• Lahti-Koski, Marjaana (Helsingin yliopisto, 2001)
  • Kilpinen-Loisa, Päivi (Helsingin yliopisto, 2010)
    Osteoporosis is not only a disease of the elderly, but is increasingly diagnosed in chronically ill children. Children with severe motor disabilities, such as cerebral palsy (CP), have many risk factors for osteoporosis. Adults with intellectual disability (ID) are also prone to low bone mineral density (BMD) and increased fractures. This study was carried out to identify risk factors for low BMD and osteoporosis in children with severe motor disability and in adults with ID. In this study 59 children with severe motor disability, ranging in age from 5 to 16 years were evaluated. Lumbar spine BMD was measured with dual-energy x-ray absorptiometry. BMD values were corrected for bone size by calculating bone mineral apparent density (BMAD), and for bone age. The values were transformed into Z-scores by comparison with normative data. Spinal radiographs were assessed for vertebral morphology. Blood samples were obtained for biochemical parameters. Parents were requested to keep a food diary for three days. The median daily energy and nutrient intakes were calculated. Fractures were common; 17% of the children had sustained peripheral fractures and 25% had compression fractures. BMD was low in children; the median spinal BMAD Z-score was -1.0 (range -5.0 – +2.0) and the BMAD Z-score <-2.0 in 20% of the children. Low BMAD Z-score and hypercalciuria were significant risk factors for fractures. In children with motor disability, calcium intakes were sufficient, while total energy and vitamin D intakes were not. In the vitamin D intervention studies, 44 children and adolescents with severe motor disability and 138 adults with ID were studied. After baseline blood samples, the children were divided into two groups; those in the treatment group received 1000 IU peroral vitamin D3 five days a week for 10 weeks, and subjects in the control group continued with their normal diet. Adults with ID were allocated to receive either 800 IU peroral vitamin D3 daily for six months or a single intramuscular injection of 150 000 IU D3. Blood samples were obtained at baseline and after treatment. Serum concentrations of 25-OH-vitamin D (S-25-OHD) were low in all subgroups before vitamin D intervention: in almost 60% of children and in 77% of adults the S-25-OHD concentration was below 50 nmol/L, indicating vitamin D insufficiency. After vitamin D intervention, 19% of children and 42% adults who received vitamin D perorally and 12% of adults who received vitamin D intramuscularly had optimal S-25-OHD (>80 nmol/L). This study demonstrated that low BMD and peripheral and spinal fractures are common in children with severe motor disabilities. Vitamin D status was suboptimal in the majority of children with motor disability and adults with ID. Vitamin D insufficiency can be corrected with vitamin D supplements; the peroral dose should be at least 800 IU per day.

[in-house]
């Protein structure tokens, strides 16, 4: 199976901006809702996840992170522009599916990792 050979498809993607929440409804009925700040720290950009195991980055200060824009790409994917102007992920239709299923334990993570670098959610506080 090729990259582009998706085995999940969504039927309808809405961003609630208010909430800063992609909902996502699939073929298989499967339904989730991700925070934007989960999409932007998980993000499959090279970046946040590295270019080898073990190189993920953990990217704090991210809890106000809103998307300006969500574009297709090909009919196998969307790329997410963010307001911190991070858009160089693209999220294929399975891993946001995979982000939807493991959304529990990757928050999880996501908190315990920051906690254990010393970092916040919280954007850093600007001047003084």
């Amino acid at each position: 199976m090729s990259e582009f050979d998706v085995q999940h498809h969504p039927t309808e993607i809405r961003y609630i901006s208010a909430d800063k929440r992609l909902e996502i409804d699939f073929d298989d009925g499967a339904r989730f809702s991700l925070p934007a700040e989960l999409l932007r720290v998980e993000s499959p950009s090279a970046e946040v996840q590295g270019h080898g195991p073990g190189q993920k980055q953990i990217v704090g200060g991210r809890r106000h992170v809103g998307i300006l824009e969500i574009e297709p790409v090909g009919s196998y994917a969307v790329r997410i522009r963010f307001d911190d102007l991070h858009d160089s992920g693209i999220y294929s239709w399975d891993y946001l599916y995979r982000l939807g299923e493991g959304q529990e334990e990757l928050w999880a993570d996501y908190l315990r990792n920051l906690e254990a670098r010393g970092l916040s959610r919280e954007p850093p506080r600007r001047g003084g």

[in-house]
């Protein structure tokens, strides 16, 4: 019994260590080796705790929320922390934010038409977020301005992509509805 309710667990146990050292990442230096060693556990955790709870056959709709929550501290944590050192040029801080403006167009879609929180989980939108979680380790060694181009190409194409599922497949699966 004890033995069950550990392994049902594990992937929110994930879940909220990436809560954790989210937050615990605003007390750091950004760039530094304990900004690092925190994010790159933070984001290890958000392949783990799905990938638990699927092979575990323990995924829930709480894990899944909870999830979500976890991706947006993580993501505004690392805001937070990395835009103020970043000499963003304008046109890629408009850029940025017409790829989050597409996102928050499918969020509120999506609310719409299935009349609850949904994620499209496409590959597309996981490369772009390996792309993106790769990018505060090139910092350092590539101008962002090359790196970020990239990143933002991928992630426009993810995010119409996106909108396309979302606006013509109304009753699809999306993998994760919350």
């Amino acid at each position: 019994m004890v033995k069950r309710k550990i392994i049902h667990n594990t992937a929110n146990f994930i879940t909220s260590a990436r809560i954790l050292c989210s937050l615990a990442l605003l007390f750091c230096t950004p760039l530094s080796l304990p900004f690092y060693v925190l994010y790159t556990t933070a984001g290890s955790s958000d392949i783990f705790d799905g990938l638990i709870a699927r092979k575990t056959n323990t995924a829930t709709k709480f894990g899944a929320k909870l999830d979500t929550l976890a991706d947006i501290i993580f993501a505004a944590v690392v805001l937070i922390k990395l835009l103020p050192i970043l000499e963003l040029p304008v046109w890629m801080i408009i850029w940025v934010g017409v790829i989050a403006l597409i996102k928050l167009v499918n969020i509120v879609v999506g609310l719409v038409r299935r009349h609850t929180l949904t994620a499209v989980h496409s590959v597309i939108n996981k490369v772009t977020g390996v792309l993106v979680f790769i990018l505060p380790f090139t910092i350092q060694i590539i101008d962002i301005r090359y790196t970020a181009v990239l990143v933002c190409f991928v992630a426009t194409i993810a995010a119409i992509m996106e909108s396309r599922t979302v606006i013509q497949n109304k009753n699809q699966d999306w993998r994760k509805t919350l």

• Valta, Helena (Helsingin yliopisto, 2009)
    Osteoporosis is a skeletal disorder characterized by compromised bone strength that predisposes to increased fracture risk. Childhood and adolescence are critical periods for bone mass gain. Peak bone mass is mostly acquired by the age of 18 years and is an important determinant of adult bone health and lifetime risk for fractures. Medications, especially glucocorticoids (GCs), chronic inflammation, decreased physical activity, hormonal deficiencies, delayed puberty, and poor nutrition may predispose children and adolescents with a chronic disease to impaired bone health. In this work, we studied overall bone health, the incidence and prevalence of fractures in children and adolescents who were treated for juvenile idiopathic arthritis (JIA) or had undergone solid organ transplantation. The first study cohort included 62 patients diagnosed with JIA and treated with GCs. The epidemiology of fractures after transplantation was investigated in 196 patients and a more detailed analysis of bone health determinants was performed on 40 liver (LTx) and 106 renal (RTx) transplantation patients. Bone mineral density (BMD) and vertebral morphology were assessed by dual-energy x-ray absorptiometry. Standard radiographs were obtained to detect vertebral fractures and to determine bone age; BMD values were adjusted for skeletal maturity. Our study showed that median BMD values were subnormal in all patient cohorts. The values were highest in patients with JIA and lowest in patients with LTx. Age at transplantation influenced BMD values in LTx but not RTx patients; BMD values were higher in patients who had LTx before the age of two years. BMD was lowest during the immediate posttransplantation years and increased subnormally during puberty. Delayed skeletal maturation was common in all patient groups. The prevalence of vertebral fractures ranged from 10% to 19% in the cohorts. Most of the fractures were asymptomatic and diagnosed only at screening. Vertebral fractures were most common in LTx patients. Vitamin D deficiency was common in all patient groups, and only 3% of patients with JIA and 25% of transplantation patients were considered to have adequate serum vitamin D levels. The total cumulative weight-adjusted dose of GC was not associated with BMD values in JIA or LTx patients. The combination of female gender and age over 15 years, parathyroid hormone concentration over 100 ng/L, and cumulative weight-adjusted methylprednisolone dose over 150 mg/kg during the three preceding years were found to be important predictors for low lumbar spine BMD in RTx patients. Based on the high prevalence of osteoporosis in the study cohorts more efforts should be put to prevention and early diagnosis of osteoporosis in these pediatric patients.